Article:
Wednesday, 24 August 2016

Ben Nevis

Having been blessed with the chance, and the health, to walk up Mount Snowdon and Scafell Pike several years ago, NSB has long wanted to make it to the top of Ben Nevis, the third of the "Three Peaks". The chance came around recently on a trip to Scotland, and NSB was doubly blessed by very good (i.e. clear) weather. Below are some pictures but, before that, lets have a look at how Ben Nevis was formed.

Ben Nevis is the tallest mountain in the UK, at 1344m, and is located next to Fort William in the Scottish Highlands.

The mountains in this area were formed some 400 million years ago during the Caledonian Orogeny. At this time the Iapetus ocean was closed by the collision of the continents of Avalonia, Laurentia and Baltica. The images below from the BGS show how the upper and lower parts of the UK mainland were joined together during this process. As the ocean closed, there was a great deal of volcanic activity at the subduction zones at the ocean edges. This volcanic activity (which is similar to the volcanic activity on the western seaboard of South America currently) is what gave rise to the volcanic rocks in the Lake District and the Highlands of Scotland.

 

 

Also here is a nice video explaining how Ben Nevis was formed (suggest skipping the first minute or so though).

The so-called "suture" line can actually be seen in the Isle of Man, as shown below.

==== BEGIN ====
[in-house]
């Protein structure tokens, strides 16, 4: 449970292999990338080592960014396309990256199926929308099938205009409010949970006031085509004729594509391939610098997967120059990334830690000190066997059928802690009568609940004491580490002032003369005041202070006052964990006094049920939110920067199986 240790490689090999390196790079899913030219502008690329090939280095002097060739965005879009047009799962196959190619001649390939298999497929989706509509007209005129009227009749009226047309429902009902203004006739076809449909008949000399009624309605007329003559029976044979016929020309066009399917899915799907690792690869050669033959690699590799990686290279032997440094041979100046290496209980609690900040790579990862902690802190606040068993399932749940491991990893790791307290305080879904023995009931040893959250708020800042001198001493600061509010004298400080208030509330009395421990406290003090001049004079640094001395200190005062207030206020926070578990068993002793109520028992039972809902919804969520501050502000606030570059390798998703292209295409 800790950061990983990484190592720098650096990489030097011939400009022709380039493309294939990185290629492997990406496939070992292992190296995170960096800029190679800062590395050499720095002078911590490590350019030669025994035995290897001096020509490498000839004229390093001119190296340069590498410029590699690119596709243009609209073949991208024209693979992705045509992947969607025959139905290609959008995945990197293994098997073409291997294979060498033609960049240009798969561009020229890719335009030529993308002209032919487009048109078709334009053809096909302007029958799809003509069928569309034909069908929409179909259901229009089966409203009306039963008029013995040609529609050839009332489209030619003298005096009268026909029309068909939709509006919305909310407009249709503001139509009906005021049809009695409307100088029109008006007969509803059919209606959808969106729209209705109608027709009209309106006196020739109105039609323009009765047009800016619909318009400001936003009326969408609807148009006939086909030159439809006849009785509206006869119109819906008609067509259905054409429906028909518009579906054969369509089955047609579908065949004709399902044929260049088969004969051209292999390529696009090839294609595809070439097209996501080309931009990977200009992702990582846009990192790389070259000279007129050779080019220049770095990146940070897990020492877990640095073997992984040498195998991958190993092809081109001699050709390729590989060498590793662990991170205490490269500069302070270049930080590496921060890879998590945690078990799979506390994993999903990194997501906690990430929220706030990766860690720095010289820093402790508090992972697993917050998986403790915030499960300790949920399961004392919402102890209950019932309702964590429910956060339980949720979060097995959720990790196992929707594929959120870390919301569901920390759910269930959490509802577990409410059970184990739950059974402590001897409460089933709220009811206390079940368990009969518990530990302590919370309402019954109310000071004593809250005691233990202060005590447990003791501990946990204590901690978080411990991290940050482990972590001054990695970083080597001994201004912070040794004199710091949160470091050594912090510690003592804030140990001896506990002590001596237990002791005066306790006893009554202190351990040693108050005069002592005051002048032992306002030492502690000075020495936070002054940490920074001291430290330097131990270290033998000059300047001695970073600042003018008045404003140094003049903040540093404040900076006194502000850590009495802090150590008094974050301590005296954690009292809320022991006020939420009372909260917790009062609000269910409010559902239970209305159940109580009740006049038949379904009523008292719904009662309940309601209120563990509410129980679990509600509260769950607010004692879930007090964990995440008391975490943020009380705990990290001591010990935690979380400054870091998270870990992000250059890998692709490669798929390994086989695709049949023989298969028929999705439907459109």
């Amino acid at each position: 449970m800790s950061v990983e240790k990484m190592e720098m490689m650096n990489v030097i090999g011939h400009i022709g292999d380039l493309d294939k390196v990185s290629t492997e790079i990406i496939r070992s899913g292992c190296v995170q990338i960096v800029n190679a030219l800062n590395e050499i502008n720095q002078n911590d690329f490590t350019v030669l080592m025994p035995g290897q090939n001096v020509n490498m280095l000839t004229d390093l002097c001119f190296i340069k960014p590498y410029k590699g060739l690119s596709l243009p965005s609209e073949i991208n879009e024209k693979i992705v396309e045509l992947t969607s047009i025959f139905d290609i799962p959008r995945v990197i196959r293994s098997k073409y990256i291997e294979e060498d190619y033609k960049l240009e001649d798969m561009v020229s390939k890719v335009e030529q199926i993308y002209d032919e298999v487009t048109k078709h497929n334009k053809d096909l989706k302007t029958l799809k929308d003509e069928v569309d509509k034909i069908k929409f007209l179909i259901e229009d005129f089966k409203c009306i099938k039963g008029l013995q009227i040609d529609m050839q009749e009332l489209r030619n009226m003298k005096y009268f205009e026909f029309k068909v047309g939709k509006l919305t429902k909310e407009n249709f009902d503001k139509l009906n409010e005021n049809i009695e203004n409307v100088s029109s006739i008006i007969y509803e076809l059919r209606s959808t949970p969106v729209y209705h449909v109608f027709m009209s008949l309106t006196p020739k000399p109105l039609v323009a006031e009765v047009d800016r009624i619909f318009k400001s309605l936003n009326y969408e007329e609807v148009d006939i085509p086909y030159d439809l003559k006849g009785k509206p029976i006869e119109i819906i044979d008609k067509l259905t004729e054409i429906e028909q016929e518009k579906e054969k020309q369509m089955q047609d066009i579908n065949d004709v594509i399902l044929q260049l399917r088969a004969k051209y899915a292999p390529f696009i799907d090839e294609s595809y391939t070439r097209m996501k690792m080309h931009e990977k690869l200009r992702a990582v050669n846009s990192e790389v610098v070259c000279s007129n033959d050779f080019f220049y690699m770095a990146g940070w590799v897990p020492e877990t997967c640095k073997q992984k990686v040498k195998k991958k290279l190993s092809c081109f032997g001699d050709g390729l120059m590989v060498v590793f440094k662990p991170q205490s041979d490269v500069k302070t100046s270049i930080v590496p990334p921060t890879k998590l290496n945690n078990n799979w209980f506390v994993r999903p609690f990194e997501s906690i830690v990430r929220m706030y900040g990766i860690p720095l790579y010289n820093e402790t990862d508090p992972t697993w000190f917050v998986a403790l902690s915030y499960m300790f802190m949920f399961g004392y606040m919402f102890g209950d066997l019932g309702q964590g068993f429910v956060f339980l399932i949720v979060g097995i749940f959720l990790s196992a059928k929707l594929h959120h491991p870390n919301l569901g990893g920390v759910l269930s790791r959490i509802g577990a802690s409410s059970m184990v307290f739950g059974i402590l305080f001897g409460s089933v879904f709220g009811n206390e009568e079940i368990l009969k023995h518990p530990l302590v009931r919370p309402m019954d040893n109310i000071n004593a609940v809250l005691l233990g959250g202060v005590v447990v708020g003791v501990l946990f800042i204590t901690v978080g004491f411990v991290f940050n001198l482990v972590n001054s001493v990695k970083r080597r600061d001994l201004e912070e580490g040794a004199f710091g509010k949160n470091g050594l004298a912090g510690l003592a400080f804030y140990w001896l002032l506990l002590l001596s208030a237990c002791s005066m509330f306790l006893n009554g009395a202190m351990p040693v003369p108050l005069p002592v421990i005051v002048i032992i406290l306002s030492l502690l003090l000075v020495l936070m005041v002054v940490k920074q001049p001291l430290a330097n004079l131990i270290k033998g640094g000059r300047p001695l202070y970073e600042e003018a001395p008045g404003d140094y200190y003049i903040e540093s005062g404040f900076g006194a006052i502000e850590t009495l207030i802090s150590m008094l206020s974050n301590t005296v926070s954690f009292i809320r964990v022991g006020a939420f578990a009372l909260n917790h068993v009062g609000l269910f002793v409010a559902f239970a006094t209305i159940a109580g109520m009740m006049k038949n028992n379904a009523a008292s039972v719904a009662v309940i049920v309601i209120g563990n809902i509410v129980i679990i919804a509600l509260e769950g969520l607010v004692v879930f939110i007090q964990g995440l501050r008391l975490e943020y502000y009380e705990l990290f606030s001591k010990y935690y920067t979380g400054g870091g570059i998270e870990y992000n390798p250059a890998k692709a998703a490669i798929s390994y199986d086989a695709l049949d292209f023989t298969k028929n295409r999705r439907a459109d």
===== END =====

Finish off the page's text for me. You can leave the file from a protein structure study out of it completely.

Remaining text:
Standing on two different tectonic plates

The rocks at top and left formed in Laurentia (which contained Scotland) but the rocks at lower right formed in Avalonia (which contained England).

Also well worth reading this vividly written BBC article on the volcanic history of the UK

Since its formation, Ben Nevis has been eroded down very significantly, as shown below - walking to the peak is now a journey through the interior of a volcano!

Schematic showing how Ben Nevis formed and was then eroded to it's current shape
Copyright Royal Geographical Society

Much of that erosion was caused by glaciers during past ice ages, when the Ben Nevis range might have looked something like this image from Greenland.

During the Ice Age,  the Ben Nevis area might have looked something like this

With that introduction out of the way, here are a few pictures of the walk up to the Ben Nevis peak.

Starting out,  100-200m up, looking along Glen Nevis

By  Lochan Meall an t-Suidhe - the "Half Way Lake" about 580m up

Looking back at the lake from about 900m up.

The top part of Ben Nevis is a "blockfield" of angular broken rocks. This is believed to have formed during the last iceage when the majority of the mountain was covered in a glacier leaving the exposed top vulnerable to erosion by freeze-thaw action.

At around 1200m and no, that isn't the top.

View  north just before reaching the top,
sheer drops if you drift off course in fog

Incredible view from the top 1340m

Image Sources
All NSB own except Isle of Man, Greenland , Iapetus, Schematic

Royal Geographical Society (with the Institute of British Geographers) (schematic)